My point is that every few years some imminent global disaster is splashed across the media and blown way out of proportion and predicting huge death toll. However as you mention people, governments  take measures to deal with such disasters hence they don't occur to the extent that was earlier predicated. It will be same with this Coronavirus. That's not an excuse to be lackadaisical about it , but to be objective, rather than emotional about it. For example according to CNBC the flu affected "19 million across the U.S. alone this year and led to 10,000 deaths and 180,000 hospitalizations". Yet for decades we know it will occur annually and hospitals are prepared for it.  That's a long way short of 492 deaths  from the coronavirus dispite being caught totally off guard. 

 

An example from our tabloid newspapers, possible 33m deaths  https://www.thesun.co.uk/news/10814760/bill-gates-predicted-coronavirus-simulation-33-million-die/ Sure its a low grade rag of a newspaper but that and the Daily Mail are the most popular papers in Britian, hence a lot of people are swayed by them.  

 

(Just on the Y2K, that is very debatable, at the time my PhD professor was involved in that and he constantly said it was blown way of out proportion, he mentioned that it was driven a lot by financial opportunities from the software industry consultants etc . He stated that some countries spend a pile of money on it and others like Italy spent little yet had no real fallout  Plenty of web articles about it. Past history now)

 

 

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Dawei3

A friend in Kunming told me her apartment complex in Beijing wouldn't let her return unless she had a certificate from a doctor that says she doesn't have the virus (which is almost impossible right now).

 

She sent me a photo of a family that was locked into their home after being tested as positive.  They are given food to live.  

 

A 2nd photo is of a disinfection squad (whose effectiveness I would question).  

 

Although the discussion about SARS raised some hackles, it was interesting to read about potential sewer source.  The # of dedicated people who post to this site is relatively few.  It's good to correct other's incorrect info,  but it's better for all of us if corrections are done diplomatically.  I'm sure at some time, I'll post a less than intelligent comment and  I would appreciate being corrected in a manner that doesn't turn me off from this group.  Differences of opinion can add much to a discussion.  

 

To be clear, I think it's good  to correct factual misinformation. 

 

In contrast, there is no perfect opinion on how the coronavirus should be managed.  It's definitely complicated.  To add a layer to this, H5N1 avian flu just popped up in Hunan.  This virus has been "lurking" in bird populations for >20 years and killed or resulted in the culling of ~300 million birds.  Of the 861 confirmed H5N1 human cases, 455 died, i.e., it's quite deadly.  There has always been concern that it would mutate into a more human transmissible form, but it hasn't (yet).  

 

As a sense of how dangerous it was perceived, when H5N1 appeared in Hong Kong in 1997, they culled their entire chicken & poultry flocks in just days.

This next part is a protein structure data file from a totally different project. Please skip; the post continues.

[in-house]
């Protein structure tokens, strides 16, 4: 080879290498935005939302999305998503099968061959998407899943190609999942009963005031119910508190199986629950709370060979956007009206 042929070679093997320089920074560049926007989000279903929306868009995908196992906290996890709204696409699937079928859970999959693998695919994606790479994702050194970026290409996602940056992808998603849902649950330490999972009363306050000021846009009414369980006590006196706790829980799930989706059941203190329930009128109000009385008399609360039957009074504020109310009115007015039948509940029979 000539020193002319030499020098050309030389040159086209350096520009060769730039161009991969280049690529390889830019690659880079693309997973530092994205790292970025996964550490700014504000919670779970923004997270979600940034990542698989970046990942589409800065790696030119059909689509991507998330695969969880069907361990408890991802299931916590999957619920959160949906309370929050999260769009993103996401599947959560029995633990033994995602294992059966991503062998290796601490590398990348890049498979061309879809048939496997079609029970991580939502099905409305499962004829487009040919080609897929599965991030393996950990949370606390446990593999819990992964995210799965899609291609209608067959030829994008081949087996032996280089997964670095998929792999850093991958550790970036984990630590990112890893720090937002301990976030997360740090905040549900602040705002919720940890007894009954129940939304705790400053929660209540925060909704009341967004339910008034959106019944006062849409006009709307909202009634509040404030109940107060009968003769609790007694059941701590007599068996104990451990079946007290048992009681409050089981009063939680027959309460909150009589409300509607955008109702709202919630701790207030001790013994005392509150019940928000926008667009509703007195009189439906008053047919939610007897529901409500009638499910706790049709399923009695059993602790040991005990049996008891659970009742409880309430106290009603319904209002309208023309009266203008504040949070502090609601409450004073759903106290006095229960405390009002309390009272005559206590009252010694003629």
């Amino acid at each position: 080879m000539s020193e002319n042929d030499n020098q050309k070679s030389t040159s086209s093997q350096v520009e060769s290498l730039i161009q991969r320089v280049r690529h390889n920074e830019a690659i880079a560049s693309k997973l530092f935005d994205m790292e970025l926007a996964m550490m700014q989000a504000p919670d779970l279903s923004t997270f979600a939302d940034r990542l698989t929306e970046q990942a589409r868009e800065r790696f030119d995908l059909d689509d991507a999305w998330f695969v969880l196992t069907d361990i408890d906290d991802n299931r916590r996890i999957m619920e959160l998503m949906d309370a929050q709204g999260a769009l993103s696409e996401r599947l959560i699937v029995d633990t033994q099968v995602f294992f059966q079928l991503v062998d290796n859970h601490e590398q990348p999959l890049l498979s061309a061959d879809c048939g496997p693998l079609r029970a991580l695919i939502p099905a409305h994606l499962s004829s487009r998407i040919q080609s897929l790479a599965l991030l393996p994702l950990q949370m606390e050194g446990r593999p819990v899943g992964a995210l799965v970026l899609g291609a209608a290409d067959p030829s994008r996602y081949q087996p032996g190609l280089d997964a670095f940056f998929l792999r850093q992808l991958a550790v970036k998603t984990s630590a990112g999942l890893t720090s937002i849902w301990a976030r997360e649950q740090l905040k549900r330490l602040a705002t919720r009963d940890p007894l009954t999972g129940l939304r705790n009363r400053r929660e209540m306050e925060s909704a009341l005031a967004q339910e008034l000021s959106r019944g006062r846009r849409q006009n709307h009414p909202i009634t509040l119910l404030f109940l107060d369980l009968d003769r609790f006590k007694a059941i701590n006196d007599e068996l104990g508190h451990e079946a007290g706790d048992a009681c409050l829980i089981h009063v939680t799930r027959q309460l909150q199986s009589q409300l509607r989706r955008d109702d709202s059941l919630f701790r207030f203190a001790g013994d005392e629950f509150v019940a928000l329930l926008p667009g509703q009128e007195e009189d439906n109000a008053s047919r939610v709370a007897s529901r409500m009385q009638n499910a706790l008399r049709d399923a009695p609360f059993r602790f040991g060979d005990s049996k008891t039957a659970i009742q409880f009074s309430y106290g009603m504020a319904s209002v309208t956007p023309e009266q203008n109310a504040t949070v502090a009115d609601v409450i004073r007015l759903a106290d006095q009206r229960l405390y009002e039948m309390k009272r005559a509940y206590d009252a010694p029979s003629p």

https://www.ncbi.nlm.nih.gov/pubmed/14575073

 

Imagine the challenge in Hunan, you're dealing with coronavirus and H5N1 appears.  (and virtually the entire country is fighting swine fever as well - it kills 90-100% of pigs)  

https://www.scmp.com/news/china/society/article/3048566/china-reports-outbreak-deadly-bird-flu-among-chickens-hunan

 

 

 

 

 

 

Virus door blocked.jpg

Virus disinfection team.jpg

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carlo
3 hours ago, DavyJonesLocker said:

My point is that every few years some imminent global disaster is splashed across the media and blown way out of proportion and predicting huge death toll. However as you mention people, governments  take measures to deal with such disasters hence they don't occur to the extent that was earlier predicated. It will be same with this Coronavirus. That's not an excuse to be lackadaisical about it , but to be objective, rather than emotional about it. For example according to CNBC the flu affected "19 million across the U.S. alone this year and led to 10,000 deaths and 180,000 hospitalizations". Yet for decades we know it will occur annually and hospitals are prepared for it.  That's a long way short of 492 deaths  from the coronavirus dispite being caught totally off guard. 

Unfortunately, when it comes unknown new diseases, meteor strikes or stock market crashes, both things can be true at once: (1) there is a large probability it’s less serious than it looks and we’ll have forgotten all about it in half a year. (2) there’s a tiny chance that we’re risking a major calamity. So pity the policy makers: if they don’t do anything, by the time they spring to action it’s far too late. If they do something, they’re wasting public resources and creating panic. They literally can’t win. Personally, I’m happy if they panic early.

 

By the way: this new virus doesn’t kill you *instantly*. Assuming it takes on average one week, 492 dead today should be divided by 6.1k confirmed cases a week ago, which is 8%. I don’t know how many people it puts in the ICU needing a respirator, let’s say 20%. A flu pandemic may typically infect 1/10 to 1/5 of the world population. Now, these numbers are not very reliable or precise, and could change. But they seem a good enough reason to take this very seriously.

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roddy
8 hours ago, Shelley said:

First case in our university student population of about 3000 chinese students.

The article is very clear that it's a suspected case at worst, and given the person has been sent home, the doctors are presumably not very concerned. Describing it as a 'first case' is inaccurate. Number of cases in the UK is still 2, I believe. It might seem an unimportant distinction, but it's exactly how rumours start. 

 

Good luck to those staying on, could easily be weeks to months of uncertainty and inconvenience.

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imron
5 hours ago, DavyJonesLocker said:

Past history now

Due to repeat in 18 years time. 

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889

Hong Kong is de facto blockading itself from the Mainland. From Saturday, anyone coming from the Mainland will be quarantined for 14 days. This blocks HK as a last-chance exit from the Mainland, unless you have two weeks to spend in quarantine.

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roddy

I wonder if they’ll just send an army truck around to pick you all up at some point. Trapped foreigners are annoying for both governments. 
 

@Balthazar Did you get home ok?

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Balthazar

Yep, thankfully we didn't face any issues. Arrived according to schedule on Sunday evening.